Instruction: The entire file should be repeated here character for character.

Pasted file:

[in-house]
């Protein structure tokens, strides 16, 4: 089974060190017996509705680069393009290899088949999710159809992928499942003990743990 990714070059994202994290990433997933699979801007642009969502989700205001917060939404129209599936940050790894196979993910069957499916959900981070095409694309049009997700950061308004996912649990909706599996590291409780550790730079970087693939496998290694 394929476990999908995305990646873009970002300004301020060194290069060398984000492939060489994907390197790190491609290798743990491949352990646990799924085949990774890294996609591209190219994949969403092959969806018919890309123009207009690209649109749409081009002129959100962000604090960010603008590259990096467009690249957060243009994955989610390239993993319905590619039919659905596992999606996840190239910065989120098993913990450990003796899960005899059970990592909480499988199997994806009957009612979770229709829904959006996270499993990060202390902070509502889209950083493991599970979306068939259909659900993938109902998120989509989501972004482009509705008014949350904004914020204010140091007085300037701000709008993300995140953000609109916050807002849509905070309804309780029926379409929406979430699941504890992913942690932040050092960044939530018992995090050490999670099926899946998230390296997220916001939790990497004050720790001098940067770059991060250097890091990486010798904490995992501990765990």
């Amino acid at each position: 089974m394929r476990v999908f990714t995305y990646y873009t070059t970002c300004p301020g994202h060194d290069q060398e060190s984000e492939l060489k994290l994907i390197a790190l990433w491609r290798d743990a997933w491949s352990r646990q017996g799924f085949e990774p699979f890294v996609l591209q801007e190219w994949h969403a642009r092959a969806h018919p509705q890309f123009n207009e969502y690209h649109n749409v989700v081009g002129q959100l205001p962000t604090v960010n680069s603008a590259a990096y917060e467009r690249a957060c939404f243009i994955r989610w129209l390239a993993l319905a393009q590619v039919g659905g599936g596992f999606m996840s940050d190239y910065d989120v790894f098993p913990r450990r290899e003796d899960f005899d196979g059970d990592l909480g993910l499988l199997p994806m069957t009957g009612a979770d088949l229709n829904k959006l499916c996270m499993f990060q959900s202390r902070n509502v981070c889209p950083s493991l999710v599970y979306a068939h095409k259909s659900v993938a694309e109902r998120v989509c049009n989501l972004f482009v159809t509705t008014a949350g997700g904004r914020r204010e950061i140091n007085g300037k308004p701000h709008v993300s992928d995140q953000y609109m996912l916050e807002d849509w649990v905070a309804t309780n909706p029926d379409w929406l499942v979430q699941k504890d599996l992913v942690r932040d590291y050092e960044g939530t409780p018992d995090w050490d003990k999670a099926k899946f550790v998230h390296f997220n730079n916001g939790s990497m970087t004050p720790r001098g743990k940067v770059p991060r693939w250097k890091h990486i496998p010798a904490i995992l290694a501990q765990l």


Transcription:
[in-house]
């Protein structure tokens, strides 16, 4: 089974060190017996509705680069393009290899088949999710159809992928499942003990743990 990714070059994202994290990433997933699979801007642009969502989700205001917060939404129209599936940050790894196979993910069957499916959900981070095409694309049009997700950061308004996912649990909706599996590291409780550790730079970087693939496998290694 394929476990999908995305990646873009970002300004301020060194290069060398984000492939060489994907390197790190491609290798743990491949352990646990799924085949990774890294996609591209190219994949969403092959969806018919890309123009207009690209649109749409081009002129959100962000604090960010603008590259990096467009690249957060243009994955989610390239993993319905590619039919659905596992999606996840190239910065989120098993913990450990003796899960005899059970990592909480499988199997994806009957009612979770229709829904959006996270499993990060202390902070509502889209950083493991599970979306068939259909659900993938109902998120989509989501972004482009509705008014949350904004914020204010140091007085300037701000709008993300995140953000609109916050807002849509905070309804309780029926379409929406979430699941504890992913942690932040050092960044939530018992995090050490999670099926899946998230390296997220916001939790990497004050720790001098940067770059991060250097890091990486010798904490995992501990765990």
């Amino acid at each position: 089974m394929r476990v999908f990714t995305y990646y873009t070059t970002c300004p301020g994202h060194d290069q060398e060190s984000e492939l060489k994290l994907i390197a790190l990433w491609r290798d743990a997933w491949s352990r646990q017996g799924f085949e990774p699979f890294v996609l591209q801007e190219w994949h969403a642009r092959a969806h018919p509705q890309f123009n207009e969502y690209h649109n749409v989700v081009g002129q959100l205001p962000t604090v960010n680069s603008a590259a990096y917060e467009r690249a957060c939404f243009i994955r989610w129209l390239a993993l319905a393009q590619v039919g659905g599936g596992f999606m996840s940050d190239y910065d989120v790894f098993p913990r450990r290899e003796d899960f005899d196979g059970d990592l909480g993910l499988l199997p994806m069957t009957g009612a979770d088949l229709n829904k959006l499916c996270m499993f990060q959900s202390r902070n509502v981070c889209p950083s493991l999710v599970y979306a068939h095409k259909s659900v993938a694309e109902r998120v989509c049009n989501l972004f482009v159809t509705t008014a949350g997700g904004r914020r204010e950061i140091n007085g300037k308004p701000h709008v993300s992928d995140q953000y609109m996912l916050e807002d849509w649990v905070a309804t309780n909706p029926d379409w929406l499942v979430q699941k504890d599996l992913v942690r932040d590291y050092e960044g939530t409780p018992d995090w050490d003990k999670a099926k899946f550790v998230h390296f997220n730079n916001g939790s990497m970087t004050p720790r001098g743990k940067v770059p991060r693939w250097k890091h990486i496998p010798a904490i995992l290694a501990q765990l």